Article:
After dinner, I decide it's time to show these kids that a mzungu can play "football." As I walk over, I watch a young kid, maybe 7 or 8, playing goalie. His agility amazes me. He leaps into the air, catching balls and somehow always manages to land on his feet. I walk up and start playing, but all they want to do is kick the ball at me as hard as they can and hang all over me. Oh well, at least I got some exercise and they got a few good laughs.
As the sun begins to set, I think it's probably a good idea to throw on a little bug repellent. Can't be too stingy with that stuff though, so I practically bathe in it. By the time I'm done, I can't even see my hand in front of my face, so I grab my flashlight, head out to the living room and join in some conversation with a few other men. There is no electricity, just a flashlight of sorts to cut through the darkness. We talk about politics and religion for a few hours before everyone retires to their own houses. It's still only 8:30pm, so I step out the front door for a bit of fresh air and the view literally takes my breath away. I have seen lots of stars before, but never like this. Now I know what the Lord meant when he told Abraham his descendants would number more than the stars in the sky.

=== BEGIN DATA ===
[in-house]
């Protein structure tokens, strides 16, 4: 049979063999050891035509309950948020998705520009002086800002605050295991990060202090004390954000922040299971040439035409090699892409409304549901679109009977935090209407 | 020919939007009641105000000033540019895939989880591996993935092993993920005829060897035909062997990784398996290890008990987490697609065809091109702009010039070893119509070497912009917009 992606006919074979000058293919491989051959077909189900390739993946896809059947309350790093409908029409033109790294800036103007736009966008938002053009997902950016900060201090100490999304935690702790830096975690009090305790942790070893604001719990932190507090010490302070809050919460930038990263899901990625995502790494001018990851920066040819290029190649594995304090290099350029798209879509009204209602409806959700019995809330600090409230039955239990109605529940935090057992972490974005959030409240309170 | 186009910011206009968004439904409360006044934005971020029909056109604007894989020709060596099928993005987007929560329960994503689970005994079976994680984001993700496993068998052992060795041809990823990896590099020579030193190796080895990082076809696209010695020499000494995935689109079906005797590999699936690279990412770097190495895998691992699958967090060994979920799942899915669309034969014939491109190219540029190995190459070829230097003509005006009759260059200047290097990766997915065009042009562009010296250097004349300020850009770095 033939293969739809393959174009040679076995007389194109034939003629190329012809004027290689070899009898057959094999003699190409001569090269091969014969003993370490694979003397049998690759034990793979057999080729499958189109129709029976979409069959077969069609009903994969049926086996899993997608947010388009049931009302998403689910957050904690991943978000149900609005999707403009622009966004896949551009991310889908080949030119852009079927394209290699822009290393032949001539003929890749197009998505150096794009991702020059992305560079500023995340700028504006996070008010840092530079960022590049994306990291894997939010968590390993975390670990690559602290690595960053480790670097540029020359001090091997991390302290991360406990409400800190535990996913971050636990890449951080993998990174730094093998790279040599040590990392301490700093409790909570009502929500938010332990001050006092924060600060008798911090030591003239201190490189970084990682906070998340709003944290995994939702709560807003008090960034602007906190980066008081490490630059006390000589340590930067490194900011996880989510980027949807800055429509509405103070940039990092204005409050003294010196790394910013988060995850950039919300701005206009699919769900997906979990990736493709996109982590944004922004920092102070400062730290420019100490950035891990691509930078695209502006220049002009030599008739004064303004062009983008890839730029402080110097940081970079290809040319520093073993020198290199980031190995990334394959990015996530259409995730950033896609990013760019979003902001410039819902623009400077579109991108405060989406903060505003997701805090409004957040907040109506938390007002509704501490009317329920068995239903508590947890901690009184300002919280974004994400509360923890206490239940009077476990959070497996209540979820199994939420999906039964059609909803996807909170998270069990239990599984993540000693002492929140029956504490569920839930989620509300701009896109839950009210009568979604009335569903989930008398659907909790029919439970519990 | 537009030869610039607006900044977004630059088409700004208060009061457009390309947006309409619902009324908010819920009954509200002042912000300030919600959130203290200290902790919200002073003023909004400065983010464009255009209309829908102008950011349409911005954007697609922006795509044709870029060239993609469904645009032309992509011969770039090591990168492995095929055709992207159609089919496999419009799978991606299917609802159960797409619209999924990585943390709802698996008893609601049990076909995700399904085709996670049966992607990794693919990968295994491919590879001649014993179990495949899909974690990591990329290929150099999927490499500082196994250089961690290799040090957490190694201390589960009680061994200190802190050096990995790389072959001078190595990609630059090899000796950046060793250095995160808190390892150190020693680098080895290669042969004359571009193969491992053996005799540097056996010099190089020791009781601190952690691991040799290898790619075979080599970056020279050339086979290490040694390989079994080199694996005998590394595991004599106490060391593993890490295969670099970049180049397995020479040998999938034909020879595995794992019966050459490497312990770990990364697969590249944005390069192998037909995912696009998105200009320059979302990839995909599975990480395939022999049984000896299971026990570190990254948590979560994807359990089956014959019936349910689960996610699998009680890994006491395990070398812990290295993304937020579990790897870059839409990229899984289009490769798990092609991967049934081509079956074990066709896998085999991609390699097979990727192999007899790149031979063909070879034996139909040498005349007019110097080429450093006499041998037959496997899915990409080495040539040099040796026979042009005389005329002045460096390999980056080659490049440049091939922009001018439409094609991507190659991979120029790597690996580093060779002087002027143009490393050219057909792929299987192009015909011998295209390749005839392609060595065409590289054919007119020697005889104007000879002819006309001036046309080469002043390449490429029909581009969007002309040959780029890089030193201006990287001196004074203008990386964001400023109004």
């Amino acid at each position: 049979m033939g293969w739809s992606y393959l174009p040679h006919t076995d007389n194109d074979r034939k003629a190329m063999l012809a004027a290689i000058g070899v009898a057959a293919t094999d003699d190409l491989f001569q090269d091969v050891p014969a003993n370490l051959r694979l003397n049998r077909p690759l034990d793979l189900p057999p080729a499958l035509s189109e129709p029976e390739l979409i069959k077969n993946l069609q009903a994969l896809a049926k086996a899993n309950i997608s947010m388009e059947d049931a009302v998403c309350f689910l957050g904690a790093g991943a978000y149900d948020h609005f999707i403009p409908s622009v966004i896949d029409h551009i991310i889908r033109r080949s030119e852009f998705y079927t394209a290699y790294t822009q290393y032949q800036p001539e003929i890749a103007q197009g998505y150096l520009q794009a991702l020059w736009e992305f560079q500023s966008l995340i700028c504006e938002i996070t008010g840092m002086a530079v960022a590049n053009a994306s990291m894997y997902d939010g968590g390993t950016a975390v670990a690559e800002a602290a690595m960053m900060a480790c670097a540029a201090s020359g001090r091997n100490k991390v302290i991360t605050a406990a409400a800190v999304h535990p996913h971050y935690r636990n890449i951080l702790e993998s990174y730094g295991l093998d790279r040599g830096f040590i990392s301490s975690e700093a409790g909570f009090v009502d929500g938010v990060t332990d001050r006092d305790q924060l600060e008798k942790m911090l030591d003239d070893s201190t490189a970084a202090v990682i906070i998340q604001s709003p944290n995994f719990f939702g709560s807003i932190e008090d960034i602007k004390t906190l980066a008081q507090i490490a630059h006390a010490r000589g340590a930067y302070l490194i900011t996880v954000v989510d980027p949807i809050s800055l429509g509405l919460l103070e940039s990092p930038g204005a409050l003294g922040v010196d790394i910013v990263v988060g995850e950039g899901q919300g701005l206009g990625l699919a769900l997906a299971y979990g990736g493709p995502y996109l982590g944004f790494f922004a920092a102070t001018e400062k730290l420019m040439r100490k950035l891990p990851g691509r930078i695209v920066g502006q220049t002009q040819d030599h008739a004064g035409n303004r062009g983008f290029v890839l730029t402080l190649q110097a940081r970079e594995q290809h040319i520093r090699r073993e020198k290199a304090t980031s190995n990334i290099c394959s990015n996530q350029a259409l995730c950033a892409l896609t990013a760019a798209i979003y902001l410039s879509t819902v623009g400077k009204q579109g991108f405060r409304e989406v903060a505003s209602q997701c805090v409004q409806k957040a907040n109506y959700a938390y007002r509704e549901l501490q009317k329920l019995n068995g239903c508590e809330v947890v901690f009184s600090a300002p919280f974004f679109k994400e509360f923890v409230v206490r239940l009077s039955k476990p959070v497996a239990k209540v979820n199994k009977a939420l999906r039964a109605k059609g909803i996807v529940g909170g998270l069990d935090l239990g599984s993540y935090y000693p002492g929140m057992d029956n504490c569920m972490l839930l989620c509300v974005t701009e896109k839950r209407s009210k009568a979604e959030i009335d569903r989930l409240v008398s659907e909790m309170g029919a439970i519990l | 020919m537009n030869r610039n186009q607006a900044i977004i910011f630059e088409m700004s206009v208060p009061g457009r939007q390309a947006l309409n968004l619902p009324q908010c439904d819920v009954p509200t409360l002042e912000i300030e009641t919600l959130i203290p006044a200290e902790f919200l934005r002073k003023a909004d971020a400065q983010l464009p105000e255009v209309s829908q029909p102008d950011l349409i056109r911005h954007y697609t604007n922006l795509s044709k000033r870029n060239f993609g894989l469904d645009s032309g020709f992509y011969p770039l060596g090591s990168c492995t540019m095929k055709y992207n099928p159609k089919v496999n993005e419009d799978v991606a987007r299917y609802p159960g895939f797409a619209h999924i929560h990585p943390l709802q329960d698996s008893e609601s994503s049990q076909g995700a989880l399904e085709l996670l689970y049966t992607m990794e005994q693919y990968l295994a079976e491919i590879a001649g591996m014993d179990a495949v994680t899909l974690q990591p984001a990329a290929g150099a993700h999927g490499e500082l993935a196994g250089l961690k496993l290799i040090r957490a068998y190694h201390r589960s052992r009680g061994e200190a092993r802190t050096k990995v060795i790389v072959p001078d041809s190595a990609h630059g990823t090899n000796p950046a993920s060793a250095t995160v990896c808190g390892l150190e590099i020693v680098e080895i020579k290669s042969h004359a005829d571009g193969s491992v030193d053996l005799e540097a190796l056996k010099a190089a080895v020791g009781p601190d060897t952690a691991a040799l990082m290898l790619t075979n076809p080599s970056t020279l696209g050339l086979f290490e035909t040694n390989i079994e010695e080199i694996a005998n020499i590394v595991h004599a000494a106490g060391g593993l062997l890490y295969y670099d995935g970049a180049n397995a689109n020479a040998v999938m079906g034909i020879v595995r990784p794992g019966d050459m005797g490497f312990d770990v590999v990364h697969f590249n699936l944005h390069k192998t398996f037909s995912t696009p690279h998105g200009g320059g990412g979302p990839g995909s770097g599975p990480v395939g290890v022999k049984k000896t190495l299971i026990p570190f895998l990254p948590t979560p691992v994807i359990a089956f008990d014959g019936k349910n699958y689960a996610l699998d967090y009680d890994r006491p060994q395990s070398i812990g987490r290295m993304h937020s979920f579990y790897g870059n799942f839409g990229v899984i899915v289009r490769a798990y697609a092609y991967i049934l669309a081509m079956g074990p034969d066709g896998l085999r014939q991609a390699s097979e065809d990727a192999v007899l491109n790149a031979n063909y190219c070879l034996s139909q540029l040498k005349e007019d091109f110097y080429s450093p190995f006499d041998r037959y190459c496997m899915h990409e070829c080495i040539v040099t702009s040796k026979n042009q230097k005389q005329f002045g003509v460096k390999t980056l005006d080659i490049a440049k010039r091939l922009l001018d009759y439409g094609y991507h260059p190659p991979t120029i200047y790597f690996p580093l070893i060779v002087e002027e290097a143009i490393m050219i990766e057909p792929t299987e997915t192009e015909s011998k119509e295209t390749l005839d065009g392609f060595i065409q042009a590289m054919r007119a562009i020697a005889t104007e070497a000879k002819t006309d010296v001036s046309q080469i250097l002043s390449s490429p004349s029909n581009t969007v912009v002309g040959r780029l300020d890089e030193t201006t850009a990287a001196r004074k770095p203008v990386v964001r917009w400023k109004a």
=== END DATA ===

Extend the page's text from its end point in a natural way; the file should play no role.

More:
|The airstrip at Kama|
Then it's more talking about how Congo used to be under Belgian rule, and how it is now. We make our way inside after the bugs become unbearable, and it's off to bed. I'm greeted by an old friend, but I've lived in Africa for more than 6 months now...I just grab my boot and squash him (more than 1 year and I will invite him to share the covers). My mosquito net looks like a bunch of fishing line loosely woven together--it will keep the bats out, but not much else. I briefly think about putting more bug spray on as I pull the sheet up to my chin, then it's morning.